There’s not much to say about this week’s Terminator: The Sarah Connor Chronicles, so I’ll keep it brief. Many of the same criticisms I noted in my review of the first two episodes still stand. Lena Heady remains weak rather than engaging. It’s not so much her displays of mercy that bother me, but that I never believed she’d have it in her to kill anyone in the first place. Sarah shouldn’t be homicidal or anything, but she has to be frightening. Richard T. Jones got some more to do, but I still think he’s being underused. Right now, all he’s doing is wandering around last week’s locations (he won’t always be one episode behind, right?) and sitting behind a desk doing paperwork.
Also not working for me: Sarah, John and Cameron’s interactions in the house. Seems writer John Wirth was trying to establish an easy banter between the three, both for comic effect and to form a familial bond. Nice idea, one more shows should embrace (that is, letting its characters just bounce off each-other) but at the moment it’s feeling forced. Part of the problem might be the accidental sexual tension between Heady and Thomas Dekker, and the obviously intended sexual tension between Dekker and Summer Glau. The latter is okay, but together they make for a seriously weird family unit.
On the positive side, Glau and Dekker are starting to grow into their roles a little more. In typical Terminator fashion, Cameron’s ignorance of human customs is the main source of humour; although where Schwarzenegger’s Terminator had no initial interest in mimicking human behaviour, Glau’s Cameron is closer to a child, gleeful at every new discovery. Her interactions with John are diverting enough, his attraction to her a suitably creepy touch that I’m glad the writers aren’t shying away from. This episode also gave the first hint of the potential hero inside John with his impassioned speech about helping others – though this was pretty much ruined by the distasteful use of teenage suicide as a dramatic device. I can see no way in which it was necessary for the girl to kill herself in such a gruesome way, or for her even to die.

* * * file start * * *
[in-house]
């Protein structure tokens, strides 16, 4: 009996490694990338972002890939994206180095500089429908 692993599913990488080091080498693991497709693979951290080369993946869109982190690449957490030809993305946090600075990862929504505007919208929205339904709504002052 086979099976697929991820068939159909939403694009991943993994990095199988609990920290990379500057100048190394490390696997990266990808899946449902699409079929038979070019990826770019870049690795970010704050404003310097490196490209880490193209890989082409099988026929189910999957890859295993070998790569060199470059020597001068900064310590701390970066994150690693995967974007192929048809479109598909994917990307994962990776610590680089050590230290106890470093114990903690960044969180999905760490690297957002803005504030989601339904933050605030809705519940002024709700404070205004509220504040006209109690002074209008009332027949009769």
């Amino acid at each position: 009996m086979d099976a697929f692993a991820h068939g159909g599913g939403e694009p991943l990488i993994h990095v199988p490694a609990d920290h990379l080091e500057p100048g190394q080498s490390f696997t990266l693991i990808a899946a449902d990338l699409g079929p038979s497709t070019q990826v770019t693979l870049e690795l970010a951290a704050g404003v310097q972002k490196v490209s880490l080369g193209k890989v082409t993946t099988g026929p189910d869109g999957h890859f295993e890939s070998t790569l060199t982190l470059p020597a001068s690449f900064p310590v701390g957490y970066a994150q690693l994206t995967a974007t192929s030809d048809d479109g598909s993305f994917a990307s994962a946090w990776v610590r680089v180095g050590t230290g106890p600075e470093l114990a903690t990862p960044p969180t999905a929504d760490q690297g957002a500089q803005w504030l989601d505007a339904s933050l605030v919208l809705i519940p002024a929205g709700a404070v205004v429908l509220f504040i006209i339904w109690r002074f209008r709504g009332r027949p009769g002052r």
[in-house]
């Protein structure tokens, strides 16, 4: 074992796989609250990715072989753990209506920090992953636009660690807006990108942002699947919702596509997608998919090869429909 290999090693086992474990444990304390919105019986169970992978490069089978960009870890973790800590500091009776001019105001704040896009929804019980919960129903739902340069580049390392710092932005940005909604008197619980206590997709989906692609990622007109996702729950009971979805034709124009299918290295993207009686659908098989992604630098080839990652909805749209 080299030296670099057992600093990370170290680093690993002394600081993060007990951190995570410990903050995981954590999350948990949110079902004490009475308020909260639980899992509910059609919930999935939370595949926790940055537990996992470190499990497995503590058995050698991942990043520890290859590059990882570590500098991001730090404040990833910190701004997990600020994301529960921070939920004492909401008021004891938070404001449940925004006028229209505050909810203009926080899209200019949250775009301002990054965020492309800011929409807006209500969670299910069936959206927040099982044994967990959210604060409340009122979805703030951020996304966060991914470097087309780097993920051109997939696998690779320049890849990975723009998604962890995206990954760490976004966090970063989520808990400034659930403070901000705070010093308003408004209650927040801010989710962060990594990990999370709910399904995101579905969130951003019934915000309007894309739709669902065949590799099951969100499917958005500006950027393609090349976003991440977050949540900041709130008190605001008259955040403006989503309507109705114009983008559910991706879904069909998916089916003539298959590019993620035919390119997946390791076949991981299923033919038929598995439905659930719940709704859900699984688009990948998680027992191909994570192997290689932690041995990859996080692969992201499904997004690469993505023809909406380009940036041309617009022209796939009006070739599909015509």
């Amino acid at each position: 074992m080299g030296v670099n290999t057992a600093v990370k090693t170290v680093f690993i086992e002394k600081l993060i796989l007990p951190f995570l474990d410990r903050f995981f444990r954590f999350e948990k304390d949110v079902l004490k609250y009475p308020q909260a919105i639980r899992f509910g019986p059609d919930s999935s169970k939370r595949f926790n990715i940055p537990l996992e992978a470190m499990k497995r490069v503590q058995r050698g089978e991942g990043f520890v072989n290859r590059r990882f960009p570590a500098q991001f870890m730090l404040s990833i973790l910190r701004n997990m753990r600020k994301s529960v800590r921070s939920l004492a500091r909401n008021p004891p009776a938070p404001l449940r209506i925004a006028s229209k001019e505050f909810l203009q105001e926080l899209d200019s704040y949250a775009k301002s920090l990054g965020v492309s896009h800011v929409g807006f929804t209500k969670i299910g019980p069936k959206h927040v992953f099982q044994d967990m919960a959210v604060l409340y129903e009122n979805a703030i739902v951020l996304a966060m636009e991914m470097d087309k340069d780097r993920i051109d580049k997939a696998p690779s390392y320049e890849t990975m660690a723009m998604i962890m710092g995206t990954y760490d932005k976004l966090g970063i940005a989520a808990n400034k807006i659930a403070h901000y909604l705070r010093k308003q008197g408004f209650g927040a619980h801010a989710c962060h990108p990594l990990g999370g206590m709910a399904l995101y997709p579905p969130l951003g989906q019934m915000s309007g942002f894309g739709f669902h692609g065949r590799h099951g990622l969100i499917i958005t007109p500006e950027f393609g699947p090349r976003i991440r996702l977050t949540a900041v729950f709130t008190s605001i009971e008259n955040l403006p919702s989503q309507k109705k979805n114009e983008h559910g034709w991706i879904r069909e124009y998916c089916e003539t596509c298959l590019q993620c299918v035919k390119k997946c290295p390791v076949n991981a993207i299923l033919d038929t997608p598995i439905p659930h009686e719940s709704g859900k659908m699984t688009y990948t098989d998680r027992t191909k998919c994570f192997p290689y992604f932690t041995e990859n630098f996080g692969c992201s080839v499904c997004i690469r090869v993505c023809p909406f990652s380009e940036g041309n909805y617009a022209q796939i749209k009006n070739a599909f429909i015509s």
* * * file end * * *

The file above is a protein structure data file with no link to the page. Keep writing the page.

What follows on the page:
Sarah Connor Chronicles strikes me as a show that doesn’t really suit weekly recaps, as it is doling out information slowly and in little bits. For instance, we don't yet know much about the new Terminator glimpsed at the end, and the significance of Andy Goode (Brendan Hines) remains unclear. I get the feeling Josh Friedman is gradually building up the complex universe he has in his head. Which leads me to worry that Friedman and co. are spending too much of their attention on this universe, and not nearly enough on their characters. With only six episodes left, Sarah Connor Chronicles has less breathing room to improve than most new shows, but since the potential is there I will try and remain optimistic.